Letters to the Editor

Hope springs eternal on climate change action

Dear Editor,

As our election nears, we hear the same old things. “It’s all so depressing.” “It’s all so confusing.” “We’d better hand the reins to the same old guys”. “This time, for sure, they’ll fix it!” Not much hope there.

But Canadians aren’t confused. Some 2,000 of us were recently asked about our “serious” or “really serious” issues (http://bit.ly/2Zka0M0). On top were the “rising cost of living” (91 per cent) and the “climate emergency” (82 per cent), followed by “wealth and income equality” (81 per cent) and “automation and the loss of good-paying jobs” (73 per cent).

Drilling down a bit, when asked if “Climate change represents a threat to the future of our children and grandchildren”, 80 per cent agreed. Well over 50 per cent agree on what to do: electrify vehicles, build out renewable energy, retrofit houses and buildings, stop fracking and bitumen mining, etc. Some 74 per cent accept “Phasing out extraction and export of fossil fuels over the next twenty to thirty years”, and over 50 per cent believe that we can meet our international commitments to reduced carbon emissions.

That’s not confusion; that’s consensus on the problem, and majority support for the solutions. We are in agreement. There is hope here.

But of course we’re concerned about our work and our standard of living, about who is going to pay for all this. Well, once we get past the propaganda, there’s also lots of hope here. We can simply fix our big-company and bank-friendly tax system to reduce inequality.

Over the next few years, cheaper renewable energy will replace ever-more-expensive fossil fuels. Cities will be cleaner and quieter. Cars will be cheaper to drive and need less maintenance. Houses will be warmer in winter and cooler in summer. Our cost of living will go down, not up. Our quality of life will go up, not down.

Bill McKibben of www.350.org says “Hope is a verb with its sleeves rolled up.” There are more jobs in restoring the tar sands than in production. There are hundred of thousands of trades-level jobs retrofitting the building stock. There are already one-and-a-half times as many workers in clean technologies than there have ever been in the oil patch. We can use the $10–14 billion planned for pipelines to build out the electrical grid; way more workers are needed there. More jobs than people: that’s going to be the problem.

For entrepreneurs and companies, the opportunities are breathtaking. We’re at the beginning of a massive and rapid energy and economic transformation. Canada has a great highly-skilled workforce, superb universities and colleges, nimble companies able to take advantage of new opportunities. We have a sense of concern for others and for the common good. We are ideally positioned.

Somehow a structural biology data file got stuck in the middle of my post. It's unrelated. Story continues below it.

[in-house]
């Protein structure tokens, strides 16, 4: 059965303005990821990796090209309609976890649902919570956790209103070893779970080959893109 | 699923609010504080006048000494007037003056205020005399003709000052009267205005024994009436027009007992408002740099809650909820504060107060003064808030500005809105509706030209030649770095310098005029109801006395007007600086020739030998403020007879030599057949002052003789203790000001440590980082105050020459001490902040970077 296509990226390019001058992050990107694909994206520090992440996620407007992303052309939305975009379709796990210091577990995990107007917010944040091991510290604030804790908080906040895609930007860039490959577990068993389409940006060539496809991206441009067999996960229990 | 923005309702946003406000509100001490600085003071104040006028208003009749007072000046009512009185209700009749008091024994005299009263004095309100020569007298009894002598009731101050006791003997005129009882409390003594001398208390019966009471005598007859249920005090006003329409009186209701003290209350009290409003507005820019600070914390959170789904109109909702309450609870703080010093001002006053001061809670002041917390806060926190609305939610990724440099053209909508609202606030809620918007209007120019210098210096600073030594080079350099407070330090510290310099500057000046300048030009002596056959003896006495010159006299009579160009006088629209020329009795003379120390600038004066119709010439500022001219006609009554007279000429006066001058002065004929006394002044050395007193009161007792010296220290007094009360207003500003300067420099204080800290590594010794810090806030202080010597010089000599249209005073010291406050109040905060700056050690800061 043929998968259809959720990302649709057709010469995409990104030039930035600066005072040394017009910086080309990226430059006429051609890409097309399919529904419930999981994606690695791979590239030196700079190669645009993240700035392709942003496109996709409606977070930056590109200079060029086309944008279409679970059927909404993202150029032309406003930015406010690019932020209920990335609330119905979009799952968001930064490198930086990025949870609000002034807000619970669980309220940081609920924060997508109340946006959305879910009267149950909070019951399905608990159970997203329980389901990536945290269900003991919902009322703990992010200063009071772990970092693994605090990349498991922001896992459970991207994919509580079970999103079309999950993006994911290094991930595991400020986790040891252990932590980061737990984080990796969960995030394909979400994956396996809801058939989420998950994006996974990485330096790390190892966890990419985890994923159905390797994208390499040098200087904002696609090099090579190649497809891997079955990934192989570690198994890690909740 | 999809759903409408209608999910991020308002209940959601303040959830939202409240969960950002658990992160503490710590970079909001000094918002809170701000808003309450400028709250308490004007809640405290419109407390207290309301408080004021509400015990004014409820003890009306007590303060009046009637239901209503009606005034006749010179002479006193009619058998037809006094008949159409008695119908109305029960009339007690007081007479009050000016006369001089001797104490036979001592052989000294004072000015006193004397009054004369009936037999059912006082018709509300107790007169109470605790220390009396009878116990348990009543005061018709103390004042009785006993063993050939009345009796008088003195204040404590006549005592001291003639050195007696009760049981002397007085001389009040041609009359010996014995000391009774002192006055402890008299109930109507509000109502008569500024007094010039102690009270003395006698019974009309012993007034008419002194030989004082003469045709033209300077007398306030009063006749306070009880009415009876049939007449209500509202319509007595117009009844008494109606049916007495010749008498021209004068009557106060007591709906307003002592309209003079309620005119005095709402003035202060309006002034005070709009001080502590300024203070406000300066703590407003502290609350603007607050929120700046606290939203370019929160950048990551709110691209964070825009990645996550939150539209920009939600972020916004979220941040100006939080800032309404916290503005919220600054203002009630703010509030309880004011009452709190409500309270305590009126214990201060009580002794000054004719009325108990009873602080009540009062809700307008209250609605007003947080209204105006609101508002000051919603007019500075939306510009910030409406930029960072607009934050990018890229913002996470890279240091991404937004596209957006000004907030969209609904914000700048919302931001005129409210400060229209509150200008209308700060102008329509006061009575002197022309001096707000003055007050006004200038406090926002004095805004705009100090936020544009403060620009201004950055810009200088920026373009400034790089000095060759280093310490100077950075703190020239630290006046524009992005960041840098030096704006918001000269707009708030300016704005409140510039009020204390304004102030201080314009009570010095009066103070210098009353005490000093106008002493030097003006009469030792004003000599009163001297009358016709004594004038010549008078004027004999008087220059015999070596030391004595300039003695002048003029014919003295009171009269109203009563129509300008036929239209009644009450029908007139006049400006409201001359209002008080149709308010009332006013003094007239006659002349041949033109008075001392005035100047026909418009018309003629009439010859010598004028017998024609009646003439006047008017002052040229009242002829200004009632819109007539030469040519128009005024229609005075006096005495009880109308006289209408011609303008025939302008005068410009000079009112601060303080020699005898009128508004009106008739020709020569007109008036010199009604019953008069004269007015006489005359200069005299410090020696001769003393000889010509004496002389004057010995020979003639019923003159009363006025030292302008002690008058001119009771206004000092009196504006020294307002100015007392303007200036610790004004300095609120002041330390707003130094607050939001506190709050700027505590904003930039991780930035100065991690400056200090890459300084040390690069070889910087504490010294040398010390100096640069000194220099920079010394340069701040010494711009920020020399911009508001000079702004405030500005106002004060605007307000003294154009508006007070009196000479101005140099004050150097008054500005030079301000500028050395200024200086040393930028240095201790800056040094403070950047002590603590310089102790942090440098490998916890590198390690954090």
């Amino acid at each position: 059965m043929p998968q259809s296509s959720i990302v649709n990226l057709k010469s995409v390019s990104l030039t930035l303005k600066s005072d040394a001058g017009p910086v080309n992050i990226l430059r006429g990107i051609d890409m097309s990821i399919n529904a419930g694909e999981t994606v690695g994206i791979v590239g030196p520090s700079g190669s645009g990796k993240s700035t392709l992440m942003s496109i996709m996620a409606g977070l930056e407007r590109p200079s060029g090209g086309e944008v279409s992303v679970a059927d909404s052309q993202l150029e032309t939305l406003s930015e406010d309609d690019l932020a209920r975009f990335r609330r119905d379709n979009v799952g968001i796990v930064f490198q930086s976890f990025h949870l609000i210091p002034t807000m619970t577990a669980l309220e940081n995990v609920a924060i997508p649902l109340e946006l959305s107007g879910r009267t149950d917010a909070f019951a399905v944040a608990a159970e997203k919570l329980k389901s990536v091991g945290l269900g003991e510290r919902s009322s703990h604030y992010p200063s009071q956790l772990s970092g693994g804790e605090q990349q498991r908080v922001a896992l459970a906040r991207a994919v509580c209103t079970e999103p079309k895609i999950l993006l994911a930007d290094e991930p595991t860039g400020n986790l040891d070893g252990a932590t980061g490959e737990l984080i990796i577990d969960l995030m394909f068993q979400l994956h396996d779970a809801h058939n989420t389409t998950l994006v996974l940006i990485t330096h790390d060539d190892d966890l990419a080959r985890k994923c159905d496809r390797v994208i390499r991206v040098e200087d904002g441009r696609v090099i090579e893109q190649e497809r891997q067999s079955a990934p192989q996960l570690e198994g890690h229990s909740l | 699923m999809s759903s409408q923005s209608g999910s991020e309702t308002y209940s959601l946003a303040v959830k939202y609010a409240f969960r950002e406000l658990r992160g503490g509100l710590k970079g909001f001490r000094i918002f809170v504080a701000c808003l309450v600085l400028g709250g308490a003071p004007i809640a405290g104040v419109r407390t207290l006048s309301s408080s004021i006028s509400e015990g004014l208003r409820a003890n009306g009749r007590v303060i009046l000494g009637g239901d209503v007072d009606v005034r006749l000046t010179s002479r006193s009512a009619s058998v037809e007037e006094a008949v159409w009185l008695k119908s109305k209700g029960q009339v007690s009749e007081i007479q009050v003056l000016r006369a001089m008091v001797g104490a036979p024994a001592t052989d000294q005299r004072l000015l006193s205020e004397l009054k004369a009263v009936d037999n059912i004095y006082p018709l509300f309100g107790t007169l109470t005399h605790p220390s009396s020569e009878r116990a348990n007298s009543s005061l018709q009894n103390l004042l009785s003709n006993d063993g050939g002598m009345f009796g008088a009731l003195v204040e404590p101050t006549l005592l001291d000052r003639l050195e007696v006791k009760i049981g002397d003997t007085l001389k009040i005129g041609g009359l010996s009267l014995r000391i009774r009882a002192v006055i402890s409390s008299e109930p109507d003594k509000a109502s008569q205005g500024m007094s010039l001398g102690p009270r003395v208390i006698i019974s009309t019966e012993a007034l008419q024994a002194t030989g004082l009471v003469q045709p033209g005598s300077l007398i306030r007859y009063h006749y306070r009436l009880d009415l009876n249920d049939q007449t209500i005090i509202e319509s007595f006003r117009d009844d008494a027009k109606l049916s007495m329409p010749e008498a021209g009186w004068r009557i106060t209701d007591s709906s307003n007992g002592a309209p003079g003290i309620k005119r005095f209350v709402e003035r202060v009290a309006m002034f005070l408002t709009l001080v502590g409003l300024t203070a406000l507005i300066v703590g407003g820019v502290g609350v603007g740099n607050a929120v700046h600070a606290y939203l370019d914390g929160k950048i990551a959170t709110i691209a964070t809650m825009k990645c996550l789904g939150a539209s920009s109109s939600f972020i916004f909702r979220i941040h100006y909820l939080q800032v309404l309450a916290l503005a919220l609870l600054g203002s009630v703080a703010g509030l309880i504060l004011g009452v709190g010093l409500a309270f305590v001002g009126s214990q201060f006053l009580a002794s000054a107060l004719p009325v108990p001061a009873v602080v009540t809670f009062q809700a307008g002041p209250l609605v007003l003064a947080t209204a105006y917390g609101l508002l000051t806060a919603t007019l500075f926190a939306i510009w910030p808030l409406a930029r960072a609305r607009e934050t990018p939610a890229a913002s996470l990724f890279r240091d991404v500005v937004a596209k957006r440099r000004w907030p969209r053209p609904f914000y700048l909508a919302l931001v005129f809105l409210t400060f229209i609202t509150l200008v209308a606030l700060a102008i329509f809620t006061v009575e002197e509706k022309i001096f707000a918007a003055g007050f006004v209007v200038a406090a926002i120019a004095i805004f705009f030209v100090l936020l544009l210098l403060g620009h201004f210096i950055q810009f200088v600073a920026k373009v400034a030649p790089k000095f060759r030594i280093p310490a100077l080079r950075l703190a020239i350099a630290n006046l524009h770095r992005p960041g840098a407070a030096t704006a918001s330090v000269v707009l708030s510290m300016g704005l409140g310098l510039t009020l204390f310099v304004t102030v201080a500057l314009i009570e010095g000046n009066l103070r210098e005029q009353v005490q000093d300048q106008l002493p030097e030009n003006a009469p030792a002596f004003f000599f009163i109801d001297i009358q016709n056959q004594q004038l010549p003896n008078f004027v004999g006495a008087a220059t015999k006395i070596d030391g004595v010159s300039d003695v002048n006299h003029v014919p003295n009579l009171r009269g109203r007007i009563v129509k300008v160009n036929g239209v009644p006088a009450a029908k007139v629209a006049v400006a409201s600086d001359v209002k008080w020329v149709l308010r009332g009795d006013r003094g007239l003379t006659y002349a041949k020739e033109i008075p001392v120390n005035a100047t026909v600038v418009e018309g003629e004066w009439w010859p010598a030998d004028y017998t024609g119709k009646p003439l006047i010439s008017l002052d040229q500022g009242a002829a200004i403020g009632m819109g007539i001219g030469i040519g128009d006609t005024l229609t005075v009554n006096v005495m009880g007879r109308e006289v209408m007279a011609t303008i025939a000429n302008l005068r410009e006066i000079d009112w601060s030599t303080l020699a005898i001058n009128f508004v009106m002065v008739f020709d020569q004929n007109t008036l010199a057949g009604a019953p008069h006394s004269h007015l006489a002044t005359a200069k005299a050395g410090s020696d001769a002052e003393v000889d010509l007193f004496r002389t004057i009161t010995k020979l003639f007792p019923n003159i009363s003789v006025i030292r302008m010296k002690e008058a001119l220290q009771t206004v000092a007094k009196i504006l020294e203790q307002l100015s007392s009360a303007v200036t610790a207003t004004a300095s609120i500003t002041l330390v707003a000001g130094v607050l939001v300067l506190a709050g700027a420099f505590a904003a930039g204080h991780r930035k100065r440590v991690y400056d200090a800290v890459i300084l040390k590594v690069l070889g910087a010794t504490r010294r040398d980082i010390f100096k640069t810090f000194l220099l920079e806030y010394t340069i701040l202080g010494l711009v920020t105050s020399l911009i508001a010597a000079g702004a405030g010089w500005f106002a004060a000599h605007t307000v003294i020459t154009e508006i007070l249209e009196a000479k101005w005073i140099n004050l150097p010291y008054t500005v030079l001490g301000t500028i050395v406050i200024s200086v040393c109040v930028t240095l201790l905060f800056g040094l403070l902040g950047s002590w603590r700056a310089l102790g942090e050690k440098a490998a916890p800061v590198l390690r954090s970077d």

Remember when Wayne Gretzky was asked why he was such a fantastic hockey player? He said “Because I go to where the puck is going to be.” We’re preparing for an election, and the old parties are grinding it out in the corners, behind the blue line, elbows and sticks up, fighting for possession. But voters are out in the zone, where the puck is going to be. We’re moving. We’re going to score.

John Kidder

Ashcroft, B.C.


Like us on Facebook and follow us on Twitter

Get local stories you won't find anywhere else right to your inbox.
Sign up here

Just Posted

Off-duty Burnaby officer helps apprehend Cache Creek car thief fleeing towards Clinton

‘This is just one example of how we are always ready to respond to emergencies’

Savona athletes bring bronze medals back from BC Winter Games

Akira Susanj and Alexander Teague both competed in Karate events

Drag races returning to Campbell Hill for Graffiti Days weekend

Four events are planned at the dragstrip starting in May

Historic Hat Creek set new visitor record during 2019 season

Heritage site looking to build on last year’s success in 2020

Toddler killed in Squamish grocery store parking lot

Child’s mother taken to hospital but her condition is not known

Two law enforcement trucks ‘deliberately’ set on fire in northern B.C., RCMP say

Police say they have video evidence of a person in the area of the truck fires

B.C. mother, daughter return home after coronavirus quarantine in Asia

Jensine Morabito and her daughter were on Holland America’s Westerdam but did not catch the virus

Leap Year means we get an extra day in February, so how are you spending it?

People online have a number of suggestions and plans on how they will be spending Saturday

Greta sticker that drew outrage in Alberta not child pornography: RCMP

X-Site Energy Services has denied having anything to do with the stickers

Bald eagle hit by train in northern B.C. has a chance of survival

The raptor has been taken to OWL in the Lower Mainland for recovery

Cheslatta Carrier Nation and Rio Tinto sign a historic agreement

Co-operation crucial to stem dropping Nechako Reservoir level

Hundreds of B.C. firefighters ‘climb the wall’ for BC Lung Association

The charity fundraiser saw participants climbing up 48 storeys

Most Read